Michael J Fox Foundation visits Luxembourg
Members of The Michael J. Fox Foundation for Parkinson’s Research (MJFF) recently visited the Luxembourg Centre for Systems Biomedicine (LCSB) of the University of Luxembourg, the Integrated Biobank of Luxembourg and the Parkinson Research Clinic.
MJFF is dedicated to finding a cure for Parkinson’s disease through an impressively funded research agenda and ensuring the development of improved therapies for those living with Parkinson’s today. To reach this aim, it connects philanthropists, academia, industry, clinicians and allied health care providers, and those living with Parkinson’s disease (PD) across the globe. The visit to Luxembourg allowed the members of MJFF to learn about Luxembourg’s research agenda in the field of Parkinson’s disease, to align strategies and further develop existing joint projects.
“We are honoured by the visit of members of the MJFF scientific staff as it indicates the strong integration of Luxembourg-based research into the ongoing international efforts on developing novel strategies for the diagnosis and treatment of Parkinson’s disease,” said Prof. Rejko Krüger, clinical coordinator of the National Centre of Excellence in Parkinson’s Disease (NCER-PD) research programme.
MJFF is working with the LCSB and partners from the Gladstone Institute of Neurology in San Francisco, USA on the identification of genetic factors modifying the risk for a common familial form of Parkinson’s disease, and this visit gave them a chance to learn about LCSB’s research activities for the first time on-site.
During their stay, the three guests were first welcomed at the LCSB on Campus Belval with presentations on the recent developments of the NCER-PD research programme. Discussions around clinical cohort design, data analytics and visualization as well as microbiome research showed the interdisciplinary approach of Luxembourg’s research team to find new biomarkers for diagnosis and patient stratification.
“Luxembourg’s unique selling point is its strength in biomedical informatics and computational modelling within the clinical study,” says LCSB-Director Prof. Rudi Balling. “By integrating these elements from the conception phase of the study, we can ensure not only the highest standards in data privacy and standardization but also a fast transition from data gathering to personalized models for patient stratification.”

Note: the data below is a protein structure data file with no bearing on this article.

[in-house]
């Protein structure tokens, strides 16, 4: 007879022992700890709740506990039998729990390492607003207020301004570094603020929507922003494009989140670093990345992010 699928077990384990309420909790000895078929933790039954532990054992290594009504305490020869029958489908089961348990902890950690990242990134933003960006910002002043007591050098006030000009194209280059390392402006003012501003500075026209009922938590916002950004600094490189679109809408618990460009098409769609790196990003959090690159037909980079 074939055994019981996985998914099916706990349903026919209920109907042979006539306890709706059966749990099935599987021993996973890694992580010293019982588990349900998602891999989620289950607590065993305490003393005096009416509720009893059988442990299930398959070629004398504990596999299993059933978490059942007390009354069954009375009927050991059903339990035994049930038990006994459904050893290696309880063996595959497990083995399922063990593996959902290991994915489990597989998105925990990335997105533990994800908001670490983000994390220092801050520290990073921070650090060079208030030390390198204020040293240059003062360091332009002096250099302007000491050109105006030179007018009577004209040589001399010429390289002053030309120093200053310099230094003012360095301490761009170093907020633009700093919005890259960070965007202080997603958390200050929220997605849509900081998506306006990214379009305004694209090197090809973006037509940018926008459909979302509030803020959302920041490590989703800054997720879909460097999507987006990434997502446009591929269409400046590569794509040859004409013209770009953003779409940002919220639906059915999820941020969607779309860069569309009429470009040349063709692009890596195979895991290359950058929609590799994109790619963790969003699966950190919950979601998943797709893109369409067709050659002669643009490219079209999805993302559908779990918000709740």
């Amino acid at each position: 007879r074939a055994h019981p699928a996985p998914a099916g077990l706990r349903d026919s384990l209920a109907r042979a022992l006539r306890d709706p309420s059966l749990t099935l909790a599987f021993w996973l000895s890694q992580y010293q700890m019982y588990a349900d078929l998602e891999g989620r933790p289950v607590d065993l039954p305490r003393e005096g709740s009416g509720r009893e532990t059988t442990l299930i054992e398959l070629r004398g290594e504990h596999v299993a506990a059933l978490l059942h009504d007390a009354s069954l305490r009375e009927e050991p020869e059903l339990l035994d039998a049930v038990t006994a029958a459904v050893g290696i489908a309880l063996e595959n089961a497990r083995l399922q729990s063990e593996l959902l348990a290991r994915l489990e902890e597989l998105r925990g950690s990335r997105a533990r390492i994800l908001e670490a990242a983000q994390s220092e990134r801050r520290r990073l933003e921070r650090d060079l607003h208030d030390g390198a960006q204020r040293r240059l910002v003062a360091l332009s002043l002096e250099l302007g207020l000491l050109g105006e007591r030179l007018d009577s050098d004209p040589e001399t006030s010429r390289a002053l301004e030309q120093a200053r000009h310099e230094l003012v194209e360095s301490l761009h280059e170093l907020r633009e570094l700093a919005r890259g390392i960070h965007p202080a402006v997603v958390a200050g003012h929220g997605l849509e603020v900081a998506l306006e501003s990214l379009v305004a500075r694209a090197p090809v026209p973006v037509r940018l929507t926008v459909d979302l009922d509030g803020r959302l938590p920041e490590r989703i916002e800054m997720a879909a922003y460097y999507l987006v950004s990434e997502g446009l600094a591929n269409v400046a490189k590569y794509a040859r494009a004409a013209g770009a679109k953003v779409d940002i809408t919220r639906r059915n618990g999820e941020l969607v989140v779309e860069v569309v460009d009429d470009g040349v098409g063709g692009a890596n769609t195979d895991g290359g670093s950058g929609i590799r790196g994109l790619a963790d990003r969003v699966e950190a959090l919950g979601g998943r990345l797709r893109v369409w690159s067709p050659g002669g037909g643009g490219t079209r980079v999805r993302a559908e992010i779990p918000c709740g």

Afterward the guests visited the Parkinson’s Research Clinic at the Centre Hospitalier de Luxembourg and the Integrated Biobank of Luxembourg – two institutions that play an essential role in the recruitment of patients to the Luxembourg Parkinson’s study as well as processing and storage of their provided data and samples.
“We are impressed with what has been developed in Luxembourg in such a short period of time,” said Mark Frasier, PhD, senior vice president of MJFF Research Programs, who was one of the visitors. “Seeing the university’s comprehensive dedication to Parkinson’s research first-hand has strengthened our collaboration toward our shared goals of better understanding of and a cure for this disease.”
The visitors particularly noted the strength of data analysis and systems biology capabilities at the LCSB, including the ability to handle high-dimensional data. The centre is preparing a joint project with Prof. Andreas Keller from Saarland University and MJFF on miRNA-based biomarkers in PD. The Luxembourg Parkinson’s cohort will serve as a validation tool.
“This shows that already today Luxembourg patients and control volunteers provide an important contribution to the advancement of international research efforts - this is a strong motivation for our study participants and all researchers involved in the NCER-PD,” concluded Prof. Krüger.